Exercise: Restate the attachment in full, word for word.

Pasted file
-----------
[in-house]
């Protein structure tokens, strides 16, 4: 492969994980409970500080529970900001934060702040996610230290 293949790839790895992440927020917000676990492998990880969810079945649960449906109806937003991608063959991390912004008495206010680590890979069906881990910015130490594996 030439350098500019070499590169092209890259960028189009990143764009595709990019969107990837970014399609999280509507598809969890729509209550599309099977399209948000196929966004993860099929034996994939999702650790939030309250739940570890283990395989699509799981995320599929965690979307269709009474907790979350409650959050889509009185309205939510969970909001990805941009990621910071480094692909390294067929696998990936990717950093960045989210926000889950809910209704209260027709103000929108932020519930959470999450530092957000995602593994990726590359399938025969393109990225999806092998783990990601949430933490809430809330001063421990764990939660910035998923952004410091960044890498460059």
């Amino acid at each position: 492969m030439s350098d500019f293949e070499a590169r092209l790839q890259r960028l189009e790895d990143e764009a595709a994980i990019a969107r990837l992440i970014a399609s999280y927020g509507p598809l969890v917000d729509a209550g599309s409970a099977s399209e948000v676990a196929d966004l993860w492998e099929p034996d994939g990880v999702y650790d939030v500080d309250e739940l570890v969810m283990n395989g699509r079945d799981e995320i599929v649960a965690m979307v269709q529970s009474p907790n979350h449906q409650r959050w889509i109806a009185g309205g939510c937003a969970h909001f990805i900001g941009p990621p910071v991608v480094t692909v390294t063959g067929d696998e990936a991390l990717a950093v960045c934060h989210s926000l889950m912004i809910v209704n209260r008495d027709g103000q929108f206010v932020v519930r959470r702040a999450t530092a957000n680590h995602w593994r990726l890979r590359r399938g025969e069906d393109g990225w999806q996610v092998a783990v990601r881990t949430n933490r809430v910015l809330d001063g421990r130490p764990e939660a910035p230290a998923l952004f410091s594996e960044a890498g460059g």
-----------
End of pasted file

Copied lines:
[in-house]
């Protein structure tokens, strides 16, 4: 492969994980409970500080529970900001934060702040996610230290 293949790839790895992440927020917000676990492998990880969810079945649960449906109806937003991608063959991390912004008495206010680590890979069906881990910015130490594996 030439350098500019070499590169092209890259960028189009990143764009595709990019969107990837970014399609999280509507598809969890729509209550599309099977399209948000196929966004993860099929034996994939999702650790939030309250739940570890283990395989699509799981995320599929965690979307269709009474907790979350409650959050889509009185309205939510969970909001990805941009990621910071480094692909390294067929696998990936990717950093960045989210926000889950809910209704209260027709103000929108932020519930959470999450530092957000995602593994990726590359399938025969393109990225999806092998783990990601949430933490809430809330001063421990764990939660910035998923952004410091960044890498460059």
């Amino acid at each position: 492969m030439s350098d500019f293949e070499a590169r092209l790839q890259r960028l189009e790895d990143e764009a595709a994980i990019a969107r990837l992440i970014a399609s999280y927020g509507p598809l969890v917000d729509a209550g599309s409970a099977s399209e948000v676990a196929d966004l993860w492998e099929p034996d994939g990880v999702y650790d939030v500080d309250e739940l570890v969810m283990n395989g699509r079945d799981e995320i599929v649960a965690m979307v269709q529970s009474p907790n979350h449906q409650r959050w889509i109806a009185g309205g939510c937003a969970h909001f990805i900001g941009p990621p910071v991608v480094t692909v390294t063959g067929d696998e990936a991390l990717a950093v960045c934060h989210s926000l889950m912004i809910v209704n209260r008495d027709g103000q929108f206010v932020v519930r959470r702040a999450t530092a957000n680590h995602w593994r990726l890979r590359r399938g025969e069906d393109g990225w999806q996610v092998a783990v990601r881990t949430n933490r809430v910015l809330d001063g421990r130490p764990e939660a910035p230290a998923l952004f410091s594996e960044a890498g460059g």